BANGOR, Maine — Capt. David J. Cote really knows how to observe his 10-year anniversary as a U.S. Marine.
Just over a month after driving to Vancouver, British Columbia, to attend the Boston Bruins’ Stanley Cup game seven win over the Canucks, the Waterville native and Bangor High School graduate was named Marine of the Year at the 11th annual Military Times Service Members of the Year Awards Ceremony at the Cannon House Building on Thursday evening in Washington, D.C.
The former BDN paperboy was honored for his promotion of education, his dedication to the plight of homeless veterans, and a selfless quality exhibited by his donation of a kidney to his father.
“This is nothing I ever expected,” Cote said during a phone interview while on his way to the ceremony in the nation’s capital. “It really means a lot, though, because a lot of people in my home state helped me get to this point and I love Maine, and I hope I did the state and everyone back there proud.”
There’s one person in particular Cote credits for starting him on the career path that has led him to this point.
“There was a guy a year ahead of me at Bangor when I was a sophomore named Jeremy Walsh,” Cote said. “He went to UMaine, but before he went there, he wanted to go to the [U.S.] Naval Academy.
“I really looked up to him,” said the three-sport Bangor High athlete, who won three state titles while swimming for coach Phil Emery. “I didn’t have an older brother and really respected him. We were swimming one day at Husson College and he mentioned wanting to go to there, so I went home and looked up everything about the academy and he inspired me to go there.”
It was the only college the future Marine operations analyst applied to.
“Yeah, I had no Plan B,” he said with a laugh.
The 1997 Bangor High graduate — who was nominated by Gov. John Baldacci to attend the academy — was honored along with members of the four other branches of the U.S. Armed Forces. All five honorees were selected from peer nominations by readers of Army Times, Navy Times, Air Force Times and Marine Corps Times.
Cote served in the operations section of the Recruit Training Regiment of the Marine Corps Recruit Depot last year in San Diego, managing the special projects section. He fostered relationships between high school educators and recruit training personnel, but he found many other ways to contribute while there.
“I’m working with Veterans Village of San Diego, which provides medical services, legal services, social services, chemical dependency, mental health, just about everything to displaced and homeless veterans,” said Cote, who now resides in Pacific Grove, Calif.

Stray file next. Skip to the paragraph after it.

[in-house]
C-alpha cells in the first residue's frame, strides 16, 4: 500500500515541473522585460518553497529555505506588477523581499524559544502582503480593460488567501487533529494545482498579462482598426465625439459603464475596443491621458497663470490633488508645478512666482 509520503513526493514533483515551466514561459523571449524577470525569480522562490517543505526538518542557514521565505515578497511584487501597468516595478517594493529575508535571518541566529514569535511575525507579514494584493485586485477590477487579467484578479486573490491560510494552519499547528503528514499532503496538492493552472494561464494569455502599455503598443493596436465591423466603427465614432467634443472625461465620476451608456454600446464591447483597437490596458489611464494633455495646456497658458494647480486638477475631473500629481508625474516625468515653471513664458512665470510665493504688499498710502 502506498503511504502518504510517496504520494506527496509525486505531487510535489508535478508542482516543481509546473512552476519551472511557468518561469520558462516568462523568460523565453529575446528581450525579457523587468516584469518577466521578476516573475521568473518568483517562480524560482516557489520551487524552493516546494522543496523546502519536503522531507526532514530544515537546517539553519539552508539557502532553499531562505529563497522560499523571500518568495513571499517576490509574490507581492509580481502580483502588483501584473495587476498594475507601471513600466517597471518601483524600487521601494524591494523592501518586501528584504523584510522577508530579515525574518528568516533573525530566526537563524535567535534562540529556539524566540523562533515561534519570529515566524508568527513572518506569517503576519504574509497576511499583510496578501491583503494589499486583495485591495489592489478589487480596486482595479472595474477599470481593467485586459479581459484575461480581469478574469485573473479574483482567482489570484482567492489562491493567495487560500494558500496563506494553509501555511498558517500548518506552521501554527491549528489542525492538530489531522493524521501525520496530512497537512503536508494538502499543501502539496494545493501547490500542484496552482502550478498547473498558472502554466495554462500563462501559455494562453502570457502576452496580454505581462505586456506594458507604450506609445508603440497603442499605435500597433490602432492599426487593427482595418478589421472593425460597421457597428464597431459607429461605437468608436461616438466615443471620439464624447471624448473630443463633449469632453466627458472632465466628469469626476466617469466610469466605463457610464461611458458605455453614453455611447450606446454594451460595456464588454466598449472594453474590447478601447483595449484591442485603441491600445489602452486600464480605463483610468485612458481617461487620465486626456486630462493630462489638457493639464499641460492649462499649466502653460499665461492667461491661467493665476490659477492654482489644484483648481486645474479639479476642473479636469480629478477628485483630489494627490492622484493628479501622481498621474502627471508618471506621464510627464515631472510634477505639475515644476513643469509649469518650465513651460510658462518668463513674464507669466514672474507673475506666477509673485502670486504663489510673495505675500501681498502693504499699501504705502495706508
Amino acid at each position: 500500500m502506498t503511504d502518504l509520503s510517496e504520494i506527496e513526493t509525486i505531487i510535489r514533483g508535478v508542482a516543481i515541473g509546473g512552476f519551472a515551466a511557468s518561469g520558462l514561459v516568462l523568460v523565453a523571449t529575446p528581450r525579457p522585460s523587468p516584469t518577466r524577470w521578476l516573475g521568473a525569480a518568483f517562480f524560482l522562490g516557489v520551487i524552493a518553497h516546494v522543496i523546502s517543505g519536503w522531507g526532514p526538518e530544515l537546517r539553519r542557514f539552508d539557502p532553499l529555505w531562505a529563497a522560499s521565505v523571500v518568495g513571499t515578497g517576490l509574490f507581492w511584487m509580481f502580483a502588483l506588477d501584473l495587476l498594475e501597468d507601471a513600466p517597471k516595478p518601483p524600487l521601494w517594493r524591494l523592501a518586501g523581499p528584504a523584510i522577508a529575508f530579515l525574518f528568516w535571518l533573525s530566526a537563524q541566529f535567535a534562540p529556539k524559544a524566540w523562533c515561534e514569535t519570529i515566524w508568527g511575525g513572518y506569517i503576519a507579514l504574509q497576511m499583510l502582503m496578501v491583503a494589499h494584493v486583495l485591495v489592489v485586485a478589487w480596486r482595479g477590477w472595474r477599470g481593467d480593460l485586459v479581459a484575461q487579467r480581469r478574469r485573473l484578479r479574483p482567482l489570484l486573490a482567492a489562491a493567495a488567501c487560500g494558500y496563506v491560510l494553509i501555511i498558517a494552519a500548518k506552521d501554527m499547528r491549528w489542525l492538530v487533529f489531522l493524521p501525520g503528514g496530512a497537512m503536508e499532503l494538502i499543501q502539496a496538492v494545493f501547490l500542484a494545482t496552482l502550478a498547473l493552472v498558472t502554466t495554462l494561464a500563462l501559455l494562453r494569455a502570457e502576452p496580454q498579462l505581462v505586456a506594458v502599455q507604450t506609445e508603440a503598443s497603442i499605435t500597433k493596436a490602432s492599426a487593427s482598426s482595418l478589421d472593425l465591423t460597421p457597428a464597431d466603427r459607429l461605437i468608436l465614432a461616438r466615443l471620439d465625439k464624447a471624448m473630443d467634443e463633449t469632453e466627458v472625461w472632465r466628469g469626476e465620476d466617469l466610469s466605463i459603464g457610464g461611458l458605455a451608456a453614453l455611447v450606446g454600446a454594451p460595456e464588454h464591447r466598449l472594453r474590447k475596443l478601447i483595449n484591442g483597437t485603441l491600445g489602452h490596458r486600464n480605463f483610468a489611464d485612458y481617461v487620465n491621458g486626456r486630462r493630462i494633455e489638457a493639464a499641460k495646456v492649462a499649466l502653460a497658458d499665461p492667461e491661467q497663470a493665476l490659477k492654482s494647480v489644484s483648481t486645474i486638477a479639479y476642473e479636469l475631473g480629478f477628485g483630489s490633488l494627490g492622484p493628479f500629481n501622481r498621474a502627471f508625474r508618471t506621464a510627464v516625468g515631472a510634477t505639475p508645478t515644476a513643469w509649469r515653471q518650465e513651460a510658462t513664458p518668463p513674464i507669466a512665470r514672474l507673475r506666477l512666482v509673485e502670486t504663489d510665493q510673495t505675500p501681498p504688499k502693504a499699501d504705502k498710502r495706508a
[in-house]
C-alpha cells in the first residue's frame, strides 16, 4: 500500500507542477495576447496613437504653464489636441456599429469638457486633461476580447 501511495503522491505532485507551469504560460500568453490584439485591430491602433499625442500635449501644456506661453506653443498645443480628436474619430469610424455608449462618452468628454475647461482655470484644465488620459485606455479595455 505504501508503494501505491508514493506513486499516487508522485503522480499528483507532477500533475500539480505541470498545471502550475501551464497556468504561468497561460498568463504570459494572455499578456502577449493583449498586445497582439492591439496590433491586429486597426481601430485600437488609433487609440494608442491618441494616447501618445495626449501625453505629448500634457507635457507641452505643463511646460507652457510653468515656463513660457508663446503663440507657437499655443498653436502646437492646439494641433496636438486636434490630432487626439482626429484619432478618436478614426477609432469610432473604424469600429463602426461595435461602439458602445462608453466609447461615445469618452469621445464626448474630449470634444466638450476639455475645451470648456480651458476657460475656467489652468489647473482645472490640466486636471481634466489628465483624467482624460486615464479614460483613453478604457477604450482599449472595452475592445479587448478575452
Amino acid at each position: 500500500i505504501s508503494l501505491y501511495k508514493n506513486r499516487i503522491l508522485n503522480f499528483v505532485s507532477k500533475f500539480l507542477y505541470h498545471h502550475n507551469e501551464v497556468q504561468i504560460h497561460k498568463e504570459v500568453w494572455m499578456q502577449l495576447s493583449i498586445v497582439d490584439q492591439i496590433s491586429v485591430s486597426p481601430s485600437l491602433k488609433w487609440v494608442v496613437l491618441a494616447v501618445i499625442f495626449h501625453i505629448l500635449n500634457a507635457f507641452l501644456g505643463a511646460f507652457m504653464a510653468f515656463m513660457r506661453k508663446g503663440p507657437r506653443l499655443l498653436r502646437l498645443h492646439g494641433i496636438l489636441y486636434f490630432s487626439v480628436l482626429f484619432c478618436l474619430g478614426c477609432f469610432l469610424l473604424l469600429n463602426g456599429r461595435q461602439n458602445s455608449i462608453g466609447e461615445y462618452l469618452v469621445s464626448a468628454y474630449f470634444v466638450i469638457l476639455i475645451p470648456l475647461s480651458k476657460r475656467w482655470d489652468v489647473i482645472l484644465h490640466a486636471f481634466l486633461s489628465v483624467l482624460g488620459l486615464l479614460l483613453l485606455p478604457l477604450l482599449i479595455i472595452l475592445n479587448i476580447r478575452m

The plight of homeless veterans has become a personal cause for Cote, who specializes in applied mathematics. As a Marine, he optimizes processes and makes them move or work more efficiently. It’s kind of a military version of the CBS-TV show “NUMB3RS.”
“I want to build a mathematical model that can predict the probability of success of a veteran coming through the system so we can direct attention and target the right kind of services to more at-risk veterans,” said Cote, who earned his Bachelor of Science in mathematics at Annapolis in 2001 and is working on his master’s degree in operations research on a full scholarship at the Naval Postgraduate School in Monterey, Calif.
The value Cote places on education is evident. While stationed in San Diego, he met with every senior noncommissioned officer at his headquarters to emphasize the value of the tuition assistance programs and benefits of the Post-911 G.I. Bill. His efforts led to more than 100 Marines enrolling in college courses or technical degree programs.
After his father, Vincent Cote of Brewer, was diagnosed with end-stage renal failure, Cote was tested as a kidney donor and found to be a match. In May 2010, just two days before the operation and transplant, Cote ran in The Run to Home Base, a 9-kilometer fundraiser sponsored by the Red Sox Foundation and Massachusetts General Hospital. He personally raised more than $4,000 for veterans, combat stress and traumatic brain injuries and finished the run by crossing home plate at Fenway Park while wearing utility trousers, combat boots and a T-shirt reading “Living Kidney Donor Racing for Dad’s Life.”
The operation was successful.
“Giving a kidney to my dad wasn’t something I did for pride or praise. It was because it was the right thing to do, and I’m blessed to have him around and help him see his daughter get married,” Cote said.
Cote’s mother, Monica, resides in Bangor. His siblings include sisters Elizabeth and Margaret and brother Stephen.
Cote, who was deployed in Anbar province and Fallujah, Iraq, for 10 months in 2006, has come a long way since delivering papers in the Little City neighborhood of Bangor for eight years. Once a 10-year-old who accompanied his dad to be a troop greeter at Bangor International Airport during the first Gulf War, Cote is now the one being greeted enthusiastically.
“He is a story of true inspiration, having worked to improve assistance for veterans and help his fellow Marines access higher education while simultaneously volunteering with the National Kidney Foundation and donating one of his own kidneys to save his father’s life,” said U.S. Sen. Olympia Snow in a press release Thursday afternoon. “And somehow, in what little spare time he has, Captain Cote has acted as a guide for visually impaired athletes running road races and triathlons across central California.
“I could not be more grateful for his selfless dedication and the meaningful differences he makes in the lives of civilians, veterans and our service members every single day.”